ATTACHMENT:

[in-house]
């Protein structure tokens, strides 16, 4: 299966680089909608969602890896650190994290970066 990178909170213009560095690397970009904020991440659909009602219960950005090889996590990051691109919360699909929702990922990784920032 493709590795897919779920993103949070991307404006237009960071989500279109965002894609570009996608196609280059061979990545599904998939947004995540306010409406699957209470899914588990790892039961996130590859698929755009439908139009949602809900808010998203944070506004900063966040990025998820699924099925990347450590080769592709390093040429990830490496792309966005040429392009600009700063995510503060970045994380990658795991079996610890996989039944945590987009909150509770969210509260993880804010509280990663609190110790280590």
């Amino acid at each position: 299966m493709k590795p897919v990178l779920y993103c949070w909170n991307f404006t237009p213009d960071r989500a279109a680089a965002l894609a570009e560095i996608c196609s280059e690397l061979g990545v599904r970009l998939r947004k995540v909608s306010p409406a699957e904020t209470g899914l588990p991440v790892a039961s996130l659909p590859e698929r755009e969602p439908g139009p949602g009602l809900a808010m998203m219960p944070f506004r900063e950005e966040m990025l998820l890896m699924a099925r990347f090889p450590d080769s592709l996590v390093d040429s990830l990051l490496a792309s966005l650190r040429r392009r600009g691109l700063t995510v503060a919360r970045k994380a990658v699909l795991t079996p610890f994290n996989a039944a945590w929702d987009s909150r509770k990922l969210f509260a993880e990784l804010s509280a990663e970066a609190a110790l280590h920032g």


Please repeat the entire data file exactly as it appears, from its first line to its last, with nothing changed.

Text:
[in-house]
């Protein structure tokens, strides 16, 4: 299966680089909608969602890896650190994290970066 990178909170213009560095690397970009904020991440659909009602219960950005090889996590990051691109919360699909929702990922990784920032 493709590795897919779920993103949070991307404006237009960071989500279109965002894609570009996608196609280059061979990545599904998939947004995540306010409406699957209470899914588990790892039961996130590859698929755009439908139009949602809900808010998203944070506004900063966040990025998820699924099925990347450590080769592709390093040429990830490496792309966005040429392009600009700063995510503060970045994380990658795991079996610890996989039944945590987009909150509770969210509260993880804010509280990663609190110790280590």
């Amino acid at each position: 299966m493709k590795p897919v990178l779920y993103c949070w909170n991307f404006t237009p213009d960071r989500a279109a680089a965002l894609a570009e560095i996608c196609s280059e690397l061979g990545v599904r970009l998939r947004k995540v909608s306010p409406a699957e904020t209470g899914l588990p991440v790892a039961s996130l659909p590859e698929r755009e969602p439908g139009p949602g009602l809900a808010m998203m219960p944070f506004r900063e950005e966040m990025l998820l890896m699924a099925r990347f090889p450590d080769s592709l996590v390093d040429s990830l990051l490496a792309s966005l650190r040429r392009r600009g691109l700063t995510v503060a919360r970045k994380a990658v699909l795991t079996p610890f994290n996989a039944a945590w929702d987009s909150r509770k990922l969210f509260a993880e990784l804010s509280a990663e970066a609190a110790l280590h920032g």